New England "Keeping Families Together" Campaign Launched to Win Fundamental Immigration Reform in 2013
Immigrants share family stories and diverse allies express support at press event
February 5, 2013 BOSTON – Ever Barrera has a dream to serve his country, but yesterday at a Boston City Hall press conference, the Salvadoran immigrant said he couldn't prove to a U.S. military recruiter on paper the feeling that he held in his heart. "I miss my grandma in El Salvador," Barrera told the full audience at City Hall's Piemonte Room. "But I went to school here, formed my identity here, and feel like part of this country. I want one day to become a U.S. citizen, and to serve in the U.S. military as an officer."
Barrera was one of two immigrants whose family stories framed Monday's press launch of the New England Coalition For "Keeping Families Together," a campaign of families and community based organizations that highlights the moral cost of the broken immigration system on undocumented and mixed-status families. Comprising nearly two dozen groups across New England, the coalition forms one part of the national Keeping Families Together campaign to win comprehensive immigration reform in 2013.
Ever Barrera speaking at the press conference
As Barrera noted, though he remains an undocumented immigrant, for the moment he can speak under protection of DACA, the temporary Deferred Action for Childhood Arrivals program. But his sister, who was also brought to the U.S. as a child, remains unsure about qualifying for DACA.
Opening the press conference, another DACA recipient, Rosmery Abigail Hernandez, spoke about the difficulties of belonging to a family with four members with four different immigration statuses. "We want to stay together, but our different statuses could pull us apart," she said.
Speaking between Barrera and Hernandez, allies of the campaign laid out the broad moral, economic and political rationale for reform. "All the allies speaking at this event believe that just and humane reform must place people on a path to citizenship, so that we can keep families together," said the event emcee, Eva Millona, Executive Director of the Massachusetts Immigrant and Refugee Advocacy Coalition (MIRA).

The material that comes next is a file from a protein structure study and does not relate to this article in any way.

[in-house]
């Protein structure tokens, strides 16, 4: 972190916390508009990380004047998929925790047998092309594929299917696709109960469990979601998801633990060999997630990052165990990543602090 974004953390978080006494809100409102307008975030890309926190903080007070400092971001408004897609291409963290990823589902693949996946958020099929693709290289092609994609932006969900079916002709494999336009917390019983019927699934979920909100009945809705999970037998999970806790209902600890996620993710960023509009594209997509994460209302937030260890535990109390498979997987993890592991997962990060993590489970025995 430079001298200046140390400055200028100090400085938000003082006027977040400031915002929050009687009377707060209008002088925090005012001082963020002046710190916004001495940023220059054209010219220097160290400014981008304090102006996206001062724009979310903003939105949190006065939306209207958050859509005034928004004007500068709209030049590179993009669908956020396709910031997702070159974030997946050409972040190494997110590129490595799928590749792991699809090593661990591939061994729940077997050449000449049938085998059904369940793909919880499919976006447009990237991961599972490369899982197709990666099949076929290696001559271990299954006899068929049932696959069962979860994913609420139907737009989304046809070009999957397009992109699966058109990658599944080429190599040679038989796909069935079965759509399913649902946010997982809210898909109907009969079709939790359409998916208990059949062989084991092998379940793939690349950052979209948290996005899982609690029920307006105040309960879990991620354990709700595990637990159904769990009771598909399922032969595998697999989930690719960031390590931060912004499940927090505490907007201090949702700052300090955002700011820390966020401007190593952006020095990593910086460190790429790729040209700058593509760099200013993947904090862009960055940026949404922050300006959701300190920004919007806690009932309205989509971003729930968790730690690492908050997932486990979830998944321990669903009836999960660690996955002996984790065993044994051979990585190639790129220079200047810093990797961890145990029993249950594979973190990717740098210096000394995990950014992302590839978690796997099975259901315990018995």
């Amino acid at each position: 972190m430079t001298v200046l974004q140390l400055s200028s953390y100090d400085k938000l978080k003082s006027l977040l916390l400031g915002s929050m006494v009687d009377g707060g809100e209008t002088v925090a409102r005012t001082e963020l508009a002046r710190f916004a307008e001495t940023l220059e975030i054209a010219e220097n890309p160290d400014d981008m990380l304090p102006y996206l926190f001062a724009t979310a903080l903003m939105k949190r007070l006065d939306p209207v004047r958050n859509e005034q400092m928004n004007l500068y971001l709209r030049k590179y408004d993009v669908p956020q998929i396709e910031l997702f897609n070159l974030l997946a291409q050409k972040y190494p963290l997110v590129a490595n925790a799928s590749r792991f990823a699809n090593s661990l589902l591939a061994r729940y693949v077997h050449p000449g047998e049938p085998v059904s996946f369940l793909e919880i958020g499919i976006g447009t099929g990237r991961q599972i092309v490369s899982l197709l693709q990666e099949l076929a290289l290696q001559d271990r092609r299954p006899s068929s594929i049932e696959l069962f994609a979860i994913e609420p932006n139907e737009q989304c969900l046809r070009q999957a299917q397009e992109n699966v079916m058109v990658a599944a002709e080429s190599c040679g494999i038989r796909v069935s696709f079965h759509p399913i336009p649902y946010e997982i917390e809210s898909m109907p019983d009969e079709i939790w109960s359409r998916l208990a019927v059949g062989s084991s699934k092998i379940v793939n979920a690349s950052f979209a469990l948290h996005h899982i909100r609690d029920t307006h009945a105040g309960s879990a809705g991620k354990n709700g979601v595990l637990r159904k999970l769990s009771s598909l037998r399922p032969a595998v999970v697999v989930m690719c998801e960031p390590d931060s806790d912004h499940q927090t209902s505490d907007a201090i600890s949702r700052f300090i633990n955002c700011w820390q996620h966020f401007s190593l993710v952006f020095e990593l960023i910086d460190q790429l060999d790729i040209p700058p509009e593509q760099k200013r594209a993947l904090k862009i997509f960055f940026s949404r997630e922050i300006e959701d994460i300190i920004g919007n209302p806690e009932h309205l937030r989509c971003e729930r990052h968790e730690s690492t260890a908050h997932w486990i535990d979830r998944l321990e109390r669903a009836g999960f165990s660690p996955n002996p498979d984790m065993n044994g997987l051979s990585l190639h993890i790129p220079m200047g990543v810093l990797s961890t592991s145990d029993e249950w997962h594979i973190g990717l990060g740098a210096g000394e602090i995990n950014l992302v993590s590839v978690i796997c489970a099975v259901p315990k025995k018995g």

"In my congregation I see the past and present stories of immigration," said Burns Stanfield, President of the Greater Boston Interfaith Organization and reverend at the ethnically and historically rich Fourth Presbyterian Church in South Boston. "The holiest of texts, the Koran, the Talmud and the Bible, clearly say that it is a sacred duty to treat the stranger with dignity and even with love...Children of God deserve respect, deserve dignity, and they deserve comprehensive immigration reform."
Rocio Saenz, President, SEIU Local 615 spoke of the economic imperative for labor to support reform. "It will shrink the underground economy, which will raise the status not only of immigrant workers, but of all workers," she explained. "Employers threatening undocumented workers with deportation so they can economically exploit them undercuts wages and job opportunities for everybody."
"Without immigration reform, the number of complaints we receive about discrimination due to national origin will only continue to mount," said Rahsaan Hall, Deputy Director of the Lawyers' Committee for Civil Rights and Economic Justice. "Too often we are approached by people who are stopped by police merely because they are 'driving while brown.' Even when people have legal immigration status, this kind of treatment breeds fear and resentment that harms relations between police and immigrants and decreases security for everyone."
"Two things set this nation apart from most others in the world," said event host Felix G. Arroyo, Boston City Councilor-at-Large. "The first thing is that almost all the people in this country trace their origins back to immigrants. And the other is that we have free elections.We now find ourselves at a juncture of both. It is time for our congressional delegation, and for our next U.S. Senator, to step forward not only as supporters, but as champions for immigration reform, so that we can win on this vital issue now."